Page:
Introducing to EOSIO Cryptocurrency

Introducing to EOSIO Cryptocurrency

Introducing to EOSIO Cryptocurrency

What are EOSIO and EOS?

Introducing to EOSIO Cryptocurrency: Let’s say you’re a software developer and you want to build a blockchain-based application designed for millions of users.

What do you need to consider?

Blockchains have several advantages over traditional web applications.

Such as security and decentralization.

However, in the past they’ve also struggled to scale been difficult to develop for and suffered from significant transaction fees.

If you’re a developer building an app for millions of people, these limitations are real concerns.

That’s why the open source EOSIO protocol was created.

 EOSIO was designed from the ground up to support scalable easy-to-use secure blockchain applications.

First EOSIO itself is scalable.

Applications built on EOSIO have much lower latency than other blockchains.

This means you don’t have to wait minutes or even hours to know if a payment was processed or a message was sent.

Transactions on EOSIO take only half a second.

Second EOSIO is easy to use for both users and developers, transactions are free, actions like sending tokens to a friend, selling an in-game item or liking a comment are all free.

And because they’re on chain these transactions are also highly secure.

EOSIO also supports short account names that users can choose for themselves and keep forever.

Many other blockchains use difficult to remember public keys as an account name.

With EOSIO your account looks like this rather than this.

The account of EOSIO

To make it easier for developers to build apps EOSIO is also powered by a technology called web assembly.

This lets developers build very fast apps using popular programming languages like C++.

Finally, the protocol offers distinct security features.

For example, permissioned private keys.

These are keys that can only perform certain actions like posting a message but can’t perform more sensitive ones like sending tokens.

That means if you lose your phone or your permissioned private key your crypto stays safe.

So if that’s EOSIO what is EOS itself?

EOS is the name of a blockchain that runs on the EOSIO protocol.

It’s also the name of the EOS blockchain system token.

Today EOS is the most popular EOSIO blockchain but it’s not the only one.

Developers are rapidly building new blockchains with EOSIO to serve a variety of communities.

In the next lesson we’ll explore what gives EOSIO blockchains their high performance.

An innovative consensus model called delegated proof of stake.

What is Delegated proof of stake?

Delegated proof of stake is EOSIO’s consensus model.

What’s a consensus model and how does it work?

In the world of blockchain consensus is how all the computers that run the network reach agreement.

If computer A thinks that sally has six tokens,

Computer B thinks that sally has four tokens,

And computer C thinks that sally has 12 tokens,

Then they don’t have consensus this makes it impossible for the network to function because no one agrees about who owns what.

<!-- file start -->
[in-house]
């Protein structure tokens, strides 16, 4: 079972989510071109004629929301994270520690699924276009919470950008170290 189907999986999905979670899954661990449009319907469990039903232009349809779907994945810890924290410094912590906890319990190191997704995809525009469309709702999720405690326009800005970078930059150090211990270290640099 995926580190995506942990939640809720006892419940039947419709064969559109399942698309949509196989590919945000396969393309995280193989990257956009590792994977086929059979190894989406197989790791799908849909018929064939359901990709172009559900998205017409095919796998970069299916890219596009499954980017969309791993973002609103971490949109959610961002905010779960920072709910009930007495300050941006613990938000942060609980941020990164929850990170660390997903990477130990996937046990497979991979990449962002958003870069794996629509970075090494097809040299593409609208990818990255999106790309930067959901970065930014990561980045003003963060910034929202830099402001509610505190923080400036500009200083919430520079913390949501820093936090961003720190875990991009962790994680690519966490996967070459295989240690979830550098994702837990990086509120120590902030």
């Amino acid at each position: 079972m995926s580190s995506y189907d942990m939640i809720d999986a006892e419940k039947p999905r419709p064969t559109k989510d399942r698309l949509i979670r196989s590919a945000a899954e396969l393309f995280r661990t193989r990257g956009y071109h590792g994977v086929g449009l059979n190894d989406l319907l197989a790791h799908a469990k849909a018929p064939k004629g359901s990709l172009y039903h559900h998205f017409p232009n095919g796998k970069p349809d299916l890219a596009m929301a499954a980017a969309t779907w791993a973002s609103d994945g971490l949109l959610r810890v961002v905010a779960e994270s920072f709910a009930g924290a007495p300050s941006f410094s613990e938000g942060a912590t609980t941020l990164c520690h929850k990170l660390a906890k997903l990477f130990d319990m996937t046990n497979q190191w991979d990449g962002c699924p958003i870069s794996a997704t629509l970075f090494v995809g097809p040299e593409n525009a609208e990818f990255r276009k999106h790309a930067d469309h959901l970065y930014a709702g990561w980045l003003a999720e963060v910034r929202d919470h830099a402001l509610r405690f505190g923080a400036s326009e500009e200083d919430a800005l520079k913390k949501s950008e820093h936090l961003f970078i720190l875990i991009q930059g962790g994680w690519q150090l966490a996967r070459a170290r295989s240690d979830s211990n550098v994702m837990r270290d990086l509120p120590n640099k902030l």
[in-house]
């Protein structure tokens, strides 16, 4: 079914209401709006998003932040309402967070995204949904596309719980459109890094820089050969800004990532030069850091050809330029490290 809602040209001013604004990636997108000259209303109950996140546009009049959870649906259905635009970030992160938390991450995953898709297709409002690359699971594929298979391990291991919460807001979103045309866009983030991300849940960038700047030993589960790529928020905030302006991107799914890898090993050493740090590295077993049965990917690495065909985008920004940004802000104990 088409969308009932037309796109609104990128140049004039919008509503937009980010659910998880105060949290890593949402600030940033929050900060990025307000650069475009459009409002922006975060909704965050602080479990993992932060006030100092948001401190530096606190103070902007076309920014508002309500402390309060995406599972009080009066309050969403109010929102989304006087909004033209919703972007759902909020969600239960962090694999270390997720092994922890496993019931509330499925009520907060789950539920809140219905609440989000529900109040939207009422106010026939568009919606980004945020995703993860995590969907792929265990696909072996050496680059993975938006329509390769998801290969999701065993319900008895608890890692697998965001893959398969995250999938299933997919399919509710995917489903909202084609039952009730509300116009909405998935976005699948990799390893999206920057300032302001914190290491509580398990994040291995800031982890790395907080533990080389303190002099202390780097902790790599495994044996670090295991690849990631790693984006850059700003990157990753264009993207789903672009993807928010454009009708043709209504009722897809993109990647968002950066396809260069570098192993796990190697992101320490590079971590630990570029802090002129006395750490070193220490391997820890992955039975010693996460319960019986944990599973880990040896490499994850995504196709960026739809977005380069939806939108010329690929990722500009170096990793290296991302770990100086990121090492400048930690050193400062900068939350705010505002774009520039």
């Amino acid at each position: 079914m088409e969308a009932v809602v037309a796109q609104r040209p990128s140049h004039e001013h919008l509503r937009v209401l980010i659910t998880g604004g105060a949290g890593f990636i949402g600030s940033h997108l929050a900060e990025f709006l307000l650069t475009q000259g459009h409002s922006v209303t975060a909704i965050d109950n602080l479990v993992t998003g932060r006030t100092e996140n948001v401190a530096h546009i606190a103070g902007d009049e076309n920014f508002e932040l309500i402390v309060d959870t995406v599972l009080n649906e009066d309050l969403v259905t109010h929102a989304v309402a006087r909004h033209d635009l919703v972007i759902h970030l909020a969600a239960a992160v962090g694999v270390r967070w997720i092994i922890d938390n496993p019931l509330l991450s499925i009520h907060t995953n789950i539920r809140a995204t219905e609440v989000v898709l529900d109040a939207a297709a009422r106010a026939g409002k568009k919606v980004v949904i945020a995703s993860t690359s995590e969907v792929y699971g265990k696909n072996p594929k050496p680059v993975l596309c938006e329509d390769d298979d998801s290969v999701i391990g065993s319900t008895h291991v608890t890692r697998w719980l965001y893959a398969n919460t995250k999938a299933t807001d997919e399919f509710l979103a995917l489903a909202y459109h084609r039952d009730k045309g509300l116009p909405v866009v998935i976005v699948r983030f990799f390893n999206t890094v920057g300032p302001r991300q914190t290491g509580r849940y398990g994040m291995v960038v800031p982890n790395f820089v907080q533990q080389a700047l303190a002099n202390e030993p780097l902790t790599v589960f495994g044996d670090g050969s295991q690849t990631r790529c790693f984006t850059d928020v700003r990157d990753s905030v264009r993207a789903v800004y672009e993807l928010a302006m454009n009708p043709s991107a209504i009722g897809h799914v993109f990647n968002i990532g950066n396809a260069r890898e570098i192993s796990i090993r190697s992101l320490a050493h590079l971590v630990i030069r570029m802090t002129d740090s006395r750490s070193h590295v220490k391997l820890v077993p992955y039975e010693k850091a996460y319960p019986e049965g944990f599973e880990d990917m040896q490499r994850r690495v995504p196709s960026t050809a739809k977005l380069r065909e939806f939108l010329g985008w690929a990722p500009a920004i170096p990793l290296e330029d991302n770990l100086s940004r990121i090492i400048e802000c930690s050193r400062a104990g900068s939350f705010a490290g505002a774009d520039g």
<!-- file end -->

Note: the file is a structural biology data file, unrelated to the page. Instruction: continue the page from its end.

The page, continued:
model of consensus

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So consensus is very important.

It allows all the computers in the network to be in complete agreement without the need for a central decision maker.

Achieving consensus however comes at a cost.

It can make blockchain slow because decisions must be made collectively.

Bitcoin for example uses a consensus model called proof of work.

With proof of work computers race to solve a mathematical problem a process known as mining.

The first computer to solve the problem shares the solution which includes a list of validated transactions with all the other computers on the network.

The transactions are then added to the bitcoin blockchain.

The network builds consensus and every computer races to find the next proof of work.

consensus figure

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This consensus model is very effective but can also be slow and energy-inefficient.

EOSIO approaches consensus differently.

It uses a different model called delegated proof of stake.

With delegated proof of stake computers don’t compete over computational power instead the network’s users vote for the computers who they think are best qualified to run the network.

This consensus model is designed to be faster and more energy efficient than proof-of-work.

On EOSIO the computers that run the nettwork are called block producers.

Many block producers are full-time professional teams running enterprise scale hardware.

On EOS specifically the 21 block producers that get the most votes are delegated to run the network.

Each block producer takes a turn validating transactions and producing blocks which are then checked by the other 20 block producers.

The block producers are then rewarded with EOS tokens for running the network properly.

All of this happens very quickly EOSIO produces a block every half second by comparison on bitcoin a block is produced every 10 minutes.

If a block producer fails to verify transactions properly for example because it goes offline, or isn’t providing enough computing power to run the network.

The network’s users can simply withdraw their votes for that block producer and another block producer will immediately take its place.

Today there are hundreds of active block producer candidates on the EOS network.

While only 21 actively provide consensus EOS tokens are awarded to all block producers who receive a significant number of votes.

As a reward for providing computing power to the network.

Which is an integral part of the voting and reward process on the EOS network.